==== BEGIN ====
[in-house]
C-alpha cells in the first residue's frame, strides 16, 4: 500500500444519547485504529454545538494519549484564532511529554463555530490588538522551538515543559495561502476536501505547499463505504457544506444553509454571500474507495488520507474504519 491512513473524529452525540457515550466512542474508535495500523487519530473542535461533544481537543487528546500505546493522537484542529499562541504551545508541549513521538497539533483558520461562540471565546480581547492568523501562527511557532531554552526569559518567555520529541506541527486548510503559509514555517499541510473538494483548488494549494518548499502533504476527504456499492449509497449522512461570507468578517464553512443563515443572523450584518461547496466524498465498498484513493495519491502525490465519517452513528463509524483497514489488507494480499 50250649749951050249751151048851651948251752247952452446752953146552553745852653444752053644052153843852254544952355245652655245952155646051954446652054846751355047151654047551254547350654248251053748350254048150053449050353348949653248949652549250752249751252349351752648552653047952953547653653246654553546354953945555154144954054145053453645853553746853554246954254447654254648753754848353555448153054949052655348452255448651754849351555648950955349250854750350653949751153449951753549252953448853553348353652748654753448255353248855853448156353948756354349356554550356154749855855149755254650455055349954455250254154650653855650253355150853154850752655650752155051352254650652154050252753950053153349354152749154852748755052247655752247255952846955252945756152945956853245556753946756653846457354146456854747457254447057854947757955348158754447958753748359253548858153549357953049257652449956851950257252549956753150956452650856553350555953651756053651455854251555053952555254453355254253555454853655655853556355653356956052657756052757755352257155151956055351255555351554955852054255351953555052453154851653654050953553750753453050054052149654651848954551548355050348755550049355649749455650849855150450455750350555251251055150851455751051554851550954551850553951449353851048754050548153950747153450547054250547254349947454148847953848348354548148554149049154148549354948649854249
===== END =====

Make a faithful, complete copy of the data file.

[in-house]
C-alpha cells in the first residue's frame, strides 16, 4: 500500500444519547485504529454545538494519549484564532511529554463555530490588538522551538515543559495561502476536501505547499463505504457544506444553509454571500474507495488520507474504519 491512513473524529452525540457515550466512542474508535495500523487519530473542535461533544481537543487528546500505546493522537484542529499562541504551545508541549513521538497539533483558520461562540471565546480581547492568523501562527511557532531554552526569559518567555520529541506541527486548510503559509514555517499541510473538494483548488494549494518548499502533504476527504456499492449509497449522512461570507468578517464553512443563515443572523450584518461547496466524498465498498484513493495519491502525490465519517452513528463509524483497514489488507494480499 50250649749951050249751151048851651948251752247952452446752953146552553745852653444752053644052153843852254544952355245652655245952155646051954446652054846751355047151654047551254547350654248251053748350254048150053449050353348949653248949652549250752249751252349351752648552653047952953547653653246654553546354953945555154144954054145053453645853553746853554246954254447654254648753754848353555448153054949052655348452255448651754849351555648950955349250854750350653949751153449951753549252953448853553348353652748654753448255353248855853448156353948756354349356554550356154749855855149755254650455055349954455250254154650653855650253355150853154850752655650752155051352254650652154050252753950053153349354152749154852748755052247655752247255952846955252945756152945956853245556753946756653846457354146456854747457254447057854947757955348158754447958753748359253548858153549357953049257652449956851950257252549956753150956452650856553350555953651756053651455854251555053952555254453355254253555454853655655853556355653356956052657756052757755352257155151956055351255555351554955852054255351953555052453154851653654050953553750753453050054052149654651848954551548355050348755550049355649749455650849855150450455750350555251251055150851455751051554851550954551850553951449353851048754050548153950747153450547054250547254349947454148847953848348354548148554149049154148549354948649854249